It’s easy to throw around an idea that dogs have unconditional love for us but I don’t think that is really the case. Dogs do not understand love the way we do, their brains are just not equipped to do so. Sure we give them human emotions like smiling, being bad and unconditional love but I think it is actually relinquishing our own unconditional love for them that makes putting them down so difficult (and expensive). They actually wanted to charge us well over $400 to “privately” cremate him and put the ashes in an urn to gather dust on a mantle. This is probably why the owner of the facility drives a brand new Mercedes. We donated the money to a rescue instead.
Goliath was by my side for one of my biggest growth periods so far. He got me through the last 4 years of an 8 year marriage and he always took my anger in stride, even when I acted out of ignorance and hit him for being a “bad” dog. He never questioned any of the ridiculous commands I used to think were so important for a dog to obey and he loved when I took him rollerblading around the block. He loved catching frisbees, playing dead and if the beers were placed just right in the cooler, he would even bring you one.
He was patient while I put off dealing with all the stuff that was piling up inside. I was so scared to begin dealing with all the religious, parental, societal, educational and political bullshit that was slowly turning me into my father but somehow he seemed to understand. He saw me through several failed attempts at polyamory, homosexuality and a period of isolation I’d rather not talk about just yet. He was with me when I ingested a large amount of psilocybin mushrooms and tried desperately to figure out my purpose on this spinning rock in the middle of infinity.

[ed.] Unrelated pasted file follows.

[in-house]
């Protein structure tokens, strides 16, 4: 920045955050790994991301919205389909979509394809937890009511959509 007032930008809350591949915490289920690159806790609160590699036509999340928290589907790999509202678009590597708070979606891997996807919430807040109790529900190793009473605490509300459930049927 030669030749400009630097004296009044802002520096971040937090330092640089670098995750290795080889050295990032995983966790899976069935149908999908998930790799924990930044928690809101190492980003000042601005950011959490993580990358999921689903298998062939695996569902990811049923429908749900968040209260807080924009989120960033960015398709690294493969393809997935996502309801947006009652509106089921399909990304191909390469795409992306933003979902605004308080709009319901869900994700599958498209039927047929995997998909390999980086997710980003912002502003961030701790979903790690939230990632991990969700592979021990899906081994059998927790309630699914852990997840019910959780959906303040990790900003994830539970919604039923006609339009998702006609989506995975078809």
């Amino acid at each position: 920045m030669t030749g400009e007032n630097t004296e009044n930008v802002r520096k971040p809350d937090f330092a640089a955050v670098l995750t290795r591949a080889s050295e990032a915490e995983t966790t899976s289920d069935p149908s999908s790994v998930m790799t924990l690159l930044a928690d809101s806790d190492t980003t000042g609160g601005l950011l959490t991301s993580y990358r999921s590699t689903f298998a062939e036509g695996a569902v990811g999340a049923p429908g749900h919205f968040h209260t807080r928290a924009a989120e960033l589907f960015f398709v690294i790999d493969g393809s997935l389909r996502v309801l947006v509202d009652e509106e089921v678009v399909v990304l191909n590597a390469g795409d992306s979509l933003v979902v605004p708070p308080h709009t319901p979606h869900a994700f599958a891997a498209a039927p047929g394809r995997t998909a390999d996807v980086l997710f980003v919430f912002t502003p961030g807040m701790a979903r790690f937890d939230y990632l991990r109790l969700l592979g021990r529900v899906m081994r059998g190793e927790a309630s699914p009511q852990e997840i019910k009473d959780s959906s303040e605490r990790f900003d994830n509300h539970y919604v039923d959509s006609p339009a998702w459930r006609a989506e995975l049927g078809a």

And a few years later he was there when I met my human best friend. The woman who would be the first female to show me the true meaning of unconditional love (technically my Mom counts as the first but you know what I mean). This is the woman who inspired me to write and who held my hand when, after twelve years, Goliath was no longer able to meet me at the door.
I knew what had to be done so we loaded him up in the truck and took him to the vet for the last time. I think you know an animal is special when even the Doctor is crying uncontrollably. At that point, she’d known him almost as long as I had. She was there when he was recovering from (very expensive) cruciate ligament surgery and other miscellaneous ailments that animals always seem to get at the worst possible times (financially).
As my wife and I sat on floor holding his paws I suddenly began to panic. I remembered I didn’t take him to pig out on McDonalds like I had promised several months before. I whispered I’m sorry boy, watched his eyes close and just like that, he was gone.
The Doc was really nice and said we could stay with him as long as we wanted, even past closing time. I looked at my wife and tried to speak but all I could get out through the sobs was something about how it felt weird caressing a dead animal. Goliath was gone but in the process he’d helped catapult me from boy to man.
Since that day, I’ve never once been afraid to hold back tears. I don’t care if they are tears of joy or pain or just due to some well written chick flick. Losing my first dog wasn’t easy by any means but I wouldn’t trade any of the valuable lessons he taught me for even one more rollerblade around the block.
Photo: (top) erenemre / flickr (bottom) Author